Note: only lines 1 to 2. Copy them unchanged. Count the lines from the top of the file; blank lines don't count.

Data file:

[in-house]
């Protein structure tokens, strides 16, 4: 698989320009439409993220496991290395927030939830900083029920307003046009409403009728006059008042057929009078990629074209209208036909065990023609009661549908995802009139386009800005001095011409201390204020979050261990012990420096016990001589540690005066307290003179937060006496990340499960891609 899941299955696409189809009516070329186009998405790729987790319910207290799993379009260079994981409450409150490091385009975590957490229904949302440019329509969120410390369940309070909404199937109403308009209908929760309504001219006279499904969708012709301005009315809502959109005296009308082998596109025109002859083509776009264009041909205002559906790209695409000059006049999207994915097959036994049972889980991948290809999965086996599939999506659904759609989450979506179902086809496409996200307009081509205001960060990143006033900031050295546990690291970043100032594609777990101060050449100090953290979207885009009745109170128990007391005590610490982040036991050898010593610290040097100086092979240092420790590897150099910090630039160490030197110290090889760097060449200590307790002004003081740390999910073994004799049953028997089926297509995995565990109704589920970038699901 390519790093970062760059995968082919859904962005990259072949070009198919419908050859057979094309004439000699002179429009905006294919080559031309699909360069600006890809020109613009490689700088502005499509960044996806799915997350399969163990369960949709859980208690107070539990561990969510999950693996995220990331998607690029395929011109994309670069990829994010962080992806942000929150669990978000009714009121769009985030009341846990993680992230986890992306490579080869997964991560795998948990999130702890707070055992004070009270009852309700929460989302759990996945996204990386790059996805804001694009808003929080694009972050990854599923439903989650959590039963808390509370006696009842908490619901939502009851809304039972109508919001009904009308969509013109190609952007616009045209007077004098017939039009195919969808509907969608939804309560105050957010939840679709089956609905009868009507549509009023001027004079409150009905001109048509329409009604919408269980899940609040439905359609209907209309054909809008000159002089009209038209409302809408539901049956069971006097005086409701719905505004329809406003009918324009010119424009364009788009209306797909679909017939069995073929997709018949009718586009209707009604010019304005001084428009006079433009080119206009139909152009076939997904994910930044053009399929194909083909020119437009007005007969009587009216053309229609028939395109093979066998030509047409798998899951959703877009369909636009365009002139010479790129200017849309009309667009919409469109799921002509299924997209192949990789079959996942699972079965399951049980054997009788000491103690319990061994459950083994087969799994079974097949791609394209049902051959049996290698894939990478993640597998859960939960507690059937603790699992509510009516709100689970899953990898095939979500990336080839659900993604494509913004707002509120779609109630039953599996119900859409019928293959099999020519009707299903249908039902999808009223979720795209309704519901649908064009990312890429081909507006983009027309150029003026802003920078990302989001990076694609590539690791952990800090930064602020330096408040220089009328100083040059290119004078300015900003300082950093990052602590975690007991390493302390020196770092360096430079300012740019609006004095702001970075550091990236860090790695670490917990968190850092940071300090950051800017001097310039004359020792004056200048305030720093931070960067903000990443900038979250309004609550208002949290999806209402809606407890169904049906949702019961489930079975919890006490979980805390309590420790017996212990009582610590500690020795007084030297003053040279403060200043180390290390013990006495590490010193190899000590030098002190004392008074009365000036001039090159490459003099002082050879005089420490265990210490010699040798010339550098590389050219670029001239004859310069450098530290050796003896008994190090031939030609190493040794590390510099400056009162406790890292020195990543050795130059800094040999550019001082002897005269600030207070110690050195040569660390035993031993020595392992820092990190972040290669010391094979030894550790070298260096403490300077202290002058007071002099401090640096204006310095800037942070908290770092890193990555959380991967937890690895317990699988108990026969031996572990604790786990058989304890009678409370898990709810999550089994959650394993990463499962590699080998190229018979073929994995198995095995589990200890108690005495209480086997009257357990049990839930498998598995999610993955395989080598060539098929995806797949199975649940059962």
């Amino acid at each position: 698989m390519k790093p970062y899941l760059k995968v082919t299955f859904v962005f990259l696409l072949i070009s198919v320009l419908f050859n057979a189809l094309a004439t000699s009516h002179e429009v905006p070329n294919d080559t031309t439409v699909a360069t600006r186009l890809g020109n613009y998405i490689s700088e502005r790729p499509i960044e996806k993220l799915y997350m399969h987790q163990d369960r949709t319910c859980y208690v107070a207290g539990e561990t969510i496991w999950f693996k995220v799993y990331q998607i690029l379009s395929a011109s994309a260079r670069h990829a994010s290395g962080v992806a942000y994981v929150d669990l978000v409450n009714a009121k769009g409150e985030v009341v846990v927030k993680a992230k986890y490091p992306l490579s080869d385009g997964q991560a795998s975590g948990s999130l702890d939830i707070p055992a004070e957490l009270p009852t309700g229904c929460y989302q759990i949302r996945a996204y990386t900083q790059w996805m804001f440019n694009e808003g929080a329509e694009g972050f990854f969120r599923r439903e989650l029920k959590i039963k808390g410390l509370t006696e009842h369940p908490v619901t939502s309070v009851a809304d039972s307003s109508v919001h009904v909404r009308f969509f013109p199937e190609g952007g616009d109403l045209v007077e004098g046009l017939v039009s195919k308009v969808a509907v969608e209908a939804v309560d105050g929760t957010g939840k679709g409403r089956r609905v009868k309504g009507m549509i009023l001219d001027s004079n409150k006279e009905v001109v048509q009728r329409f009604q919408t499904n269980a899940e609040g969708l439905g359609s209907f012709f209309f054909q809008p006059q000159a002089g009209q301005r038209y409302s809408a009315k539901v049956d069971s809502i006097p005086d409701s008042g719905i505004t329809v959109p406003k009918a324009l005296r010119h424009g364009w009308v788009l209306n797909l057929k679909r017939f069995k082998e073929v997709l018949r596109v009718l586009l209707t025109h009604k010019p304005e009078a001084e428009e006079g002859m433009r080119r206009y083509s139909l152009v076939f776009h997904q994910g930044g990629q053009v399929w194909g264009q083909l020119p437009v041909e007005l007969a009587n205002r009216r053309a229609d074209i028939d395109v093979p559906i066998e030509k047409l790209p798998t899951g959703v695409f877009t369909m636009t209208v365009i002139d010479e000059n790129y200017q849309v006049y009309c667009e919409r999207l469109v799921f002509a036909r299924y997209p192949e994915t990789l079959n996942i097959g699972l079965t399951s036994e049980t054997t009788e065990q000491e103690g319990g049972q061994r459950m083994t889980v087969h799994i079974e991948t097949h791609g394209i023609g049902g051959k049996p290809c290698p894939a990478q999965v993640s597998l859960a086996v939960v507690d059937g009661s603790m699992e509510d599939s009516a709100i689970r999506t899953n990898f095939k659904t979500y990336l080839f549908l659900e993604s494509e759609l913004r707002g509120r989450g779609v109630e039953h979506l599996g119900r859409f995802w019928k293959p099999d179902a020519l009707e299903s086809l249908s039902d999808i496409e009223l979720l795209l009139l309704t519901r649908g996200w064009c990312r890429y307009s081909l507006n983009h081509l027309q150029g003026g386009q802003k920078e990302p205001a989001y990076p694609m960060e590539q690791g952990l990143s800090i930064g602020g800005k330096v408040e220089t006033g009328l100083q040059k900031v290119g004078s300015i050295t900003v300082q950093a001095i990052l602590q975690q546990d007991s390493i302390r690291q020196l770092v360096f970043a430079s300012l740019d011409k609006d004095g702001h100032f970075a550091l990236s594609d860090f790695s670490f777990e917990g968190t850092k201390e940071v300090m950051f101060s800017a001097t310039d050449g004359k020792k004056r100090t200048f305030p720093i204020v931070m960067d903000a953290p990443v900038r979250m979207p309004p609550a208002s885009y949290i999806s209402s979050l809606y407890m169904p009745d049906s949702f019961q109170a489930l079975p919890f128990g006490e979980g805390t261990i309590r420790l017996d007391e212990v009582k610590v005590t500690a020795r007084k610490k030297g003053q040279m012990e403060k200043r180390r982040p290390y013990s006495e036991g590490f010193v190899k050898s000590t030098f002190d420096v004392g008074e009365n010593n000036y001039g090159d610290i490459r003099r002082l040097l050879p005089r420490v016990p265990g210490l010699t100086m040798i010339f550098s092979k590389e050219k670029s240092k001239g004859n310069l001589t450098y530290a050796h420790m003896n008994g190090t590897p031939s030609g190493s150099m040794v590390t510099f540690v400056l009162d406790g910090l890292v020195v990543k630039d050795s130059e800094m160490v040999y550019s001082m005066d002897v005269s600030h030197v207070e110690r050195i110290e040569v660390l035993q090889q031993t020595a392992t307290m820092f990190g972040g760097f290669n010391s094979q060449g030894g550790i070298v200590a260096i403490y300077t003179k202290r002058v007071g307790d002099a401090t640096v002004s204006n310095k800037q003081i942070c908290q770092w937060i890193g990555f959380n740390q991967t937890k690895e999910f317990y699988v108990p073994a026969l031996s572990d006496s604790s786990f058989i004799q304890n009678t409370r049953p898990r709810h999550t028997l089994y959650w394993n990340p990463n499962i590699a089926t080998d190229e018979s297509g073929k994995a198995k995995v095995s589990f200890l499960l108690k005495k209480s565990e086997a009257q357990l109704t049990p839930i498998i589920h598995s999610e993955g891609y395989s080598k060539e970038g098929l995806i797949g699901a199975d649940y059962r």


[in-house]
């Protein structure tokens, strides 16, 4: 698989320009439409993220496991290395927030939830900083029920307003046009409403009728006059008042057929009078990629074209209208036909065990023609009661549908995802009139386009800005001095011409201390204020979050261990012990420096016990001589540690005066307290003179937060006496990340499960891609 899941299955696409189809009516070329186009998405790729987790319910207290799993379009260079994981409450409150490091385009975590957490229904949302440019329509969120410390369940309070909404199937109403308009209908929760309504001219006279499904969708012709301005009315809502959109005296009308082998596109025109002859083509776009264009041909205002559906790209695409000059006049999207994915097959036994049972889980991948290809999965086996599939999506659904759609989450979506179902086809496409996200307009081509205001960060990143006033900031050295546990690291970043100032594609777990101060050449100090953290979207885009009745109170128990007391005590610490982040036991050898010593610290040097100086092979240092420790590897150099910090630039160490030197110290090889760097060449200590307790002004003081740390999910073994004799049953028997089926297509995995565990109704589920970038699901 390519790093970062760059995968082919859904962005990259072949070009198919419908050859057979094309004439000699002179429009905006294919080559031309699909360069600006890809020109613009490689700088502005499509960044996806799915997350399969163990369960949709859980208690107070539990561990969510999950693996995220990331998607690029395929011109994309670069990829994010962080992806942000929150669990978000009714009121769009985030009341846990993680992230986890992306490579080869997964991560795998948990999130702890707070055992004070009270009852309700929460989302759990996945996204990386790059996805804001694009808003929080694009972050990854599923439903989650959590039963808390509370006696009842908490619901939502009851809304039972109508919001009904009308969509013109190609952007616009045209007077004098017939039009195919969808509907969608939804309560105050957010939840679709089956609905009868009507549509009023001027004079409150009905001109048509329409009604919408269980899940609040439905359609209907209309054909809008000159002089009209038209409302809408539901049956069971006097005086409701719905505004329809406003009918324009010119424009364009788009209306797909679909017939069995073929997709018949009718586009209707009604010019304005001084428009006079433009080119206009139909152009076939997904994910930044053009399929194909083909020119437009007005007969009587009216053309229609028939395109093979066998030509047409798998899951959703877009369909636009365009002139010479790129200017849309009309667009919409469109799921002509299924997209192949990789079959996942699972079965399951049980054997009788000491103690319990061994459950083994087969799994079974097949791609394209049902051959049996290698894939990478993640597998859960939960507690059937603790699992509510009516709100689970899953990898095939979500990336080839659900993604494509913004707002509120779609109630039953599996119900859409019928293959099999020519009707299903249908039902999808009223979720795209309704519901649908064009990312890429081909507006983009027309150029003026802003920078990302989001990076694609590539690791952990800090930064602020330096408040220089009328100083040059290119004078300015900003300082950093990052602590975690007991390493302390020196770092360096430079300012740019609006004095702001970075550091990236860090790695670490917990968190850092940071300090950051800017001097310039004359020792004056200048305030720093931070960067903000990443900038979250309004609550208002949290999806209402809606407890169904049906949702019961489930079975919890006490979980805390309590420790017996212990009582610590500690020795007084030297003053040279403060200043180390290390013990006495590490010193190899000590030098002190004392008074009365000036001039090159490459003099002082050879005089420490265990210490010699040798010339550098590389050219670029001239004859310069450098530290050796003896008994190090031939030609190493040794590390510099400056009162406790890292020195990543050795130059800094040999550019001082002897005269600030207070110690050195040569660390035993031993020595392992820092990190972040290669010391094979030894550790070298260096403490300077202290002058007071002099401090640096204006310095800037942070908290770092890193990555959380991967937890690895317990699988108990026969031996572990604790786990058989304890009678409370898990709810999550089994959650394993990463499962590699080998190229018979073929994995198995095995589990200890108690005495209480086997009257357990049990839930498998598995999610993955395989080598060539098929995806797949199975649940059962």